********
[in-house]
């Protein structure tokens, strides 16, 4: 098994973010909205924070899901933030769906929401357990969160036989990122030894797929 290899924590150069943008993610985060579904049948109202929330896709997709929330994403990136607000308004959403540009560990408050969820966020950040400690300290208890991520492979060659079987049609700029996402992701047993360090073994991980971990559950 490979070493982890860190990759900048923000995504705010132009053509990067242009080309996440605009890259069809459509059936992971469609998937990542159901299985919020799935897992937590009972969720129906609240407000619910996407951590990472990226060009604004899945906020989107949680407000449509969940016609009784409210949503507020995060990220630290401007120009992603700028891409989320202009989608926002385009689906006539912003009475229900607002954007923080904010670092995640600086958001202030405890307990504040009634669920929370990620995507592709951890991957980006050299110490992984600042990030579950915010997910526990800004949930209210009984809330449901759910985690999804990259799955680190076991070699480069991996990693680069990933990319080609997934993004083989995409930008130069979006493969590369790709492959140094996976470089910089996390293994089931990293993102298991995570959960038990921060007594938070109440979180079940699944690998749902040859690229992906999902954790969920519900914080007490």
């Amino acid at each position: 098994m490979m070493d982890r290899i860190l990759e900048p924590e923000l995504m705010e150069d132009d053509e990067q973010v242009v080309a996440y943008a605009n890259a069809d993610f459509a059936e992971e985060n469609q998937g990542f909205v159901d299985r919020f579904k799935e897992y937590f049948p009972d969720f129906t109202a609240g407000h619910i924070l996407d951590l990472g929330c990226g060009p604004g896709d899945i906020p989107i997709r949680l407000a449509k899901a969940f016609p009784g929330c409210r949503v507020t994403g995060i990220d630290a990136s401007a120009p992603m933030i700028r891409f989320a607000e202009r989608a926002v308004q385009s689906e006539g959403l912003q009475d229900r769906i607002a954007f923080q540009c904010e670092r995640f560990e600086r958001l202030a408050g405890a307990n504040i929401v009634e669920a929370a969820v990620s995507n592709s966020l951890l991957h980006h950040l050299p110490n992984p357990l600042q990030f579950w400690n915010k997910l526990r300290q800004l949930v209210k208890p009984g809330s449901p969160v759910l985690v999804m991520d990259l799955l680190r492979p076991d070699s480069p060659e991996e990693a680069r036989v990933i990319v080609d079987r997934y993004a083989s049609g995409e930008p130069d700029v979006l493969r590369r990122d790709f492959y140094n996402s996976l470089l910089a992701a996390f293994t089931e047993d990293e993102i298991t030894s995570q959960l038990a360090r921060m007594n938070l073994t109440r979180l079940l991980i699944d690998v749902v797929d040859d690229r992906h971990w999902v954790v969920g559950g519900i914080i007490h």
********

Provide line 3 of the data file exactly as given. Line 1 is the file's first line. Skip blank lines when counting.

């Amino acid at each position: 098994m490979m070493d982890r290899i860190l990759e900048p924590e923000l995504m705010e150069d132009d053509e990067q973010v242009v080309a996440y943008a605009n890259a069809d993610f459509a059936e992971e985060n469609q998937g990542f909205v159901d299985r919020f579904k799935e897992y937590f049948p009972d969720f129906t109202a609240g407000h619910i924070l996407d951590l990472g929330c990226g060009p604004g896709d899945i906020p989107i997709r949680l407000a449509k899901a969940f016609p009784g929330c409210r949503v507020t994403g995060i990220d630290a990136s401007a120009p992603m933030i700028r891409f989320a607000e202009r989608a926002v308004q385009s689906e006539g959403l912003q009475d229900r769906i607002a954007f923080q540009c904010e670092r995640f560990e600086r958001l202030a408050g405890a307990n504040i929401v009634e669920a929370a969820v990620s995507n592709s966020l951890l991957h980006h950040l050299p110490n992984p357990l600042q990030f579950w400690n915010k997910l526990r300290q800004l949930v209210k208890p009984g809330s449901p969160v759910l985690v999804m991520d990259l799955l680190r492979p076991d070699s480069p060659e991996e990693a680069r036989v990933i990319v080609d079987r997934y993004a083989s049609g995409e930008p130069d700029v979006l493969r590369r990122d790709f492959y140094n996402s996976l470089l910089a992701a996390f293994t089931e047993d990293e993102i298991t030894s995570q959960l038990a360090r921060m007594n938070l073994t109440r979180l079940l991980i699944d690998v749902v797929d040859d690229r992906h971990w999902v954790v969920g559950g519900i914080i007490h």